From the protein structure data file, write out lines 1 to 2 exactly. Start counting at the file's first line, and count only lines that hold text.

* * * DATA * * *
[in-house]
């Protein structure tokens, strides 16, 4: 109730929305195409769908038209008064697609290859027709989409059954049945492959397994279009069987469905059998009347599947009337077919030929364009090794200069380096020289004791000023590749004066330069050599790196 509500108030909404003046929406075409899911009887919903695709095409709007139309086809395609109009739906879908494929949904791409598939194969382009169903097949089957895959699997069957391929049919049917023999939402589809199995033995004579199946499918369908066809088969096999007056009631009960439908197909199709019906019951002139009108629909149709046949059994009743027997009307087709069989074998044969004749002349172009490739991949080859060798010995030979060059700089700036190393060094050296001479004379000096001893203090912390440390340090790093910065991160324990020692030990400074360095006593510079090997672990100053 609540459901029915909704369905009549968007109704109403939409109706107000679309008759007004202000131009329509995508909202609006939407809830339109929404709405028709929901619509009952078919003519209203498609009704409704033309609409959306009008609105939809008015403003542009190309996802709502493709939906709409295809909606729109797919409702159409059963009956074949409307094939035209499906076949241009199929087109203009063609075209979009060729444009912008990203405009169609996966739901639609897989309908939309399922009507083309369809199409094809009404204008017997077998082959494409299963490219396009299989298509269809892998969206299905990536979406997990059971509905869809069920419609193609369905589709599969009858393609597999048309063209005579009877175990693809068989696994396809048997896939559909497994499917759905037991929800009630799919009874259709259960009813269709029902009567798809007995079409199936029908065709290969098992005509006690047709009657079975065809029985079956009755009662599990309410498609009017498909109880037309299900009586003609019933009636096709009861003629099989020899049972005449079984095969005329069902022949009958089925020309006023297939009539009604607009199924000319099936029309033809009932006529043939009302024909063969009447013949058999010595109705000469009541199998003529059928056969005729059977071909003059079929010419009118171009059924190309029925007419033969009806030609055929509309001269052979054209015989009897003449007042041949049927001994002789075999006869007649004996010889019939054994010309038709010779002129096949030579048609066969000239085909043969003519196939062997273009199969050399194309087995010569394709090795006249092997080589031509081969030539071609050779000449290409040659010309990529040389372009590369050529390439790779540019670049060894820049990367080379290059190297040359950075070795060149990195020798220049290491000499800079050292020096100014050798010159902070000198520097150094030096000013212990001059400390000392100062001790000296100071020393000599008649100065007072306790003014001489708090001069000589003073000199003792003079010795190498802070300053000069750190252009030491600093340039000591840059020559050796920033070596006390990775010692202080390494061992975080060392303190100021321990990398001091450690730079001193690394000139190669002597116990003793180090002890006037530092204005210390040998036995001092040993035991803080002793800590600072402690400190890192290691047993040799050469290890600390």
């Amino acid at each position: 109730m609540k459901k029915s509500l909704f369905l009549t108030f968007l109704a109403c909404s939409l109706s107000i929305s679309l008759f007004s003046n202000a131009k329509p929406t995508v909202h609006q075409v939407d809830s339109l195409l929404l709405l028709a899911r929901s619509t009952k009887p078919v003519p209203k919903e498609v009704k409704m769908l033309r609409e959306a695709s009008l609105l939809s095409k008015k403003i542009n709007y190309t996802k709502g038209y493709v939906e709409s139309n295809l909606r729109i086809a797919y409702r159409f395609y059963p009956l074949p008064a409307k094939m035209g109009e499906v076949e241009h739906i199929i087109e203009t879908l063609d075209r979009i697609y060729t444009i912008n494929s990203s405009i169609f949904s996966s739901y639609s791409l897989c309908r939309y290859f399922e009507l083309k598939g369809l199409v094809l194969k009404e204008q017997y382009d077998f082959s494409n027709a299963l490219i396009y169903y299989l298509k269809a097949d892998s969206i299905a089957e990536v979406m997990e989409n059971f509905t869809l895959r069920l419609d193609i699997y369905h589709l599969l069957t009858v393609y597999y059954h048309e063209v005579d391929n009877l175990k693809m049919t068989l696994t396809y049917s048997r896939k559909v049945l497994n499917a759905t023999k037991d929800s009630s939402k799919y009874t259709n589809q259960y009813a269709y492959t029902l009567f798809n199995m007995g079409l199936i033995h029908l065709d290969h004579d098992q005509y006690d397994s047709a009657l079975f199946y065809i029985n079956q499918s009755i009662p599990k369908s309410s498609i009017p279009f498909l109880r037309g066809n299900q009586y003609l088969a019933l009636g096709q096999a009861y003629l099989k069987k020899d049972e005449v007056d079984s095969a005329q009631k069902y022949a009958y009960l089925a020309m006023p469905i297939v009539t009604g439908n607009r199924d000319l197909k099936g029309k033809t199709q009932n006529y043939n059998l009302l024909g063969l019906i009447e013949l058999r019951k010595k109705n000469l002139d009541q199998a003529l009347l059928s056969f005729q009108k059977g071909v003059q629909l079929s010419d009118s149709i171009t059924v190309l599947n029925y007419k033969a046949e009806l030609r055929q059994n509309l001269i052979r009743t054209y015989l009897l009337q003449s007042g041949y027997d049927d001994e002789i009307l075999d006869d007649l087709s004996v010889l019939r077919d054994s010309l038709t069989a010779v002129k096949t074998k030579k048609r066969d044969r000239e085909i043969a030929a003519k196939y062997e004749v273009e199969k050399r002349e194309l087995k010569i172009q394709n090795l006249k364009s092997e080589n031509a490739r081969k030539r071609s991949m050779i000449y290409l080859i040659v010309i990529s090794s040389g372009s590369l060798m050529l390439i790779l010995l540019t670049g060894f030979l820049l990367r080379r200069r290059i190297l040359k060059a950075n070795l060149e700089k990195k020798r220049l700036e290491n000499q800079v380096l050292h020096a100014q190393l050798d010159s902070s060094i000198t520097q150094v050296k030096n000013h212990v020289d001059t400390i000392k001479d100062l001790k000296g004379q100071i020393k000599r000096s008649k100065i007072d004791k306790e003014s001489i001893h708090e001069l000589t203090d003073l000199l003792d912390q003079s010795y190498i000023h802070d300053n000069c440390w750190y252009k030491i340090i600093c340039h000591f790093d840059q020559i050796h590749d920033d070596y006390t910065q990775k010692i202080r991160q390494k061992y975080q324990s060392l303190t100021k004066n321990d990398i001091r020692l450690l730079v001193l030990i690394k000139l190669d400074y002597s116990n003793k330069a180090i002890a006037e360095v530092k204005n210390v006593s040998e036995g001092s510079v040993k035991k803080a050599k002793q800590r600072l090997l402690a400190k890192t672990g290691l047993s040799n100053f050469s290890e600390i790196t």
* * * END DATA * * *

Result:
[in-house]
């Protein structure tokens, strides 16, 4: 109730929305195409769908038209008064697609290859027709989409059954049945492959397994279009069987469905059998009347599947009337077919030929364009090794200069380096020289004791000023590749004066330069050599790196 509500108030909404003046929406075409899911009887919903695709095409709007139309086809395609109009739906879908494929949904791409598939194969382009169903097949089957895959699997069957391929049919049917023999939402589809199995033995004579199946499918369908066809088969096999007056009631009960439908197909199709019906019951002139009108629909149709046949059994009743027997009307087709069989074998044969004749002349172009490739991949080859060798010995030979060059700089700036190393060094050296001479004379000096001893203090912390440390340090790093910065991160324990020692030990400074360095006593510079090997672990100053 609540459901029915909704369905009549968007109704109403939409109706107000679309008759007004202000131009329509995508909202609006939407809830339109929404709405028709929901619509009952078919003519209203498609009704409704033309609409959306009008609105939809008015403003542009190309996802709502493709939906709409295809909606729109797919409702159409059963009956074949409307094939035209499906076949241009199929087109203009063609075209979009060729444009912008990203405009169609996966739901639609897989309908939309399922009507083309369809199409094809009404204008017997077998082959494409299963490219396009299989298509269809892998969206299905990536979406997990059971509905869809069920419609193609369905589709599969009858393609597999048309063209005579009877175990693809068989696994396809048997896939559909497994499917759905037991929800009630799919009874259709259960009813269709029902009567798809007995079409199936029908065709290969098992005509006690047709009657079975065809029985079956009755009662599990309410498609009017498909109880037309299900009586003609019933009636096709009861003629099989020899049972005449079984095969005329069902022949009958089925020309006023297939009539009604607009199924000319099936029309033809009932006529043939009302024909063969009447013949058999010595109705000469009541199998003529059928056969005729059977071909003059079929010419009118171009059924190309029925007419033969009806030609055929509309001269052979054209015989009897003449007042041949049927001994002789075999006869007649004996010889019939054994010309038709010779002129096949030579048609066969000239085909043969003519196939062997273009199969050399194309087995010569394709090795006249092997080589031509081969030539071609050779000449290409040659010309990529040389372009590369050529390439790779540019670049060894820049990367080379290059190297040359950075070795060149990195020798220049290491000499800079050292020096100014050798010159902070000198520097150094030096000013212990001059400390000392100062001790000296100071020393000599008649100065007072306790003014001489708090001069000589003073000199003792003079010795190498802070300053000069750190252009030491600093340039000591840059020559050796920033070596006390990775010692202080390494061992975080060392303190100021321990990398001091450690730079001193690394000139190669002597116990003793180090002890006037530092204005210390040998036995001092040993035991803080002793800590600072402690400190890192290691047993040799050469290890600390």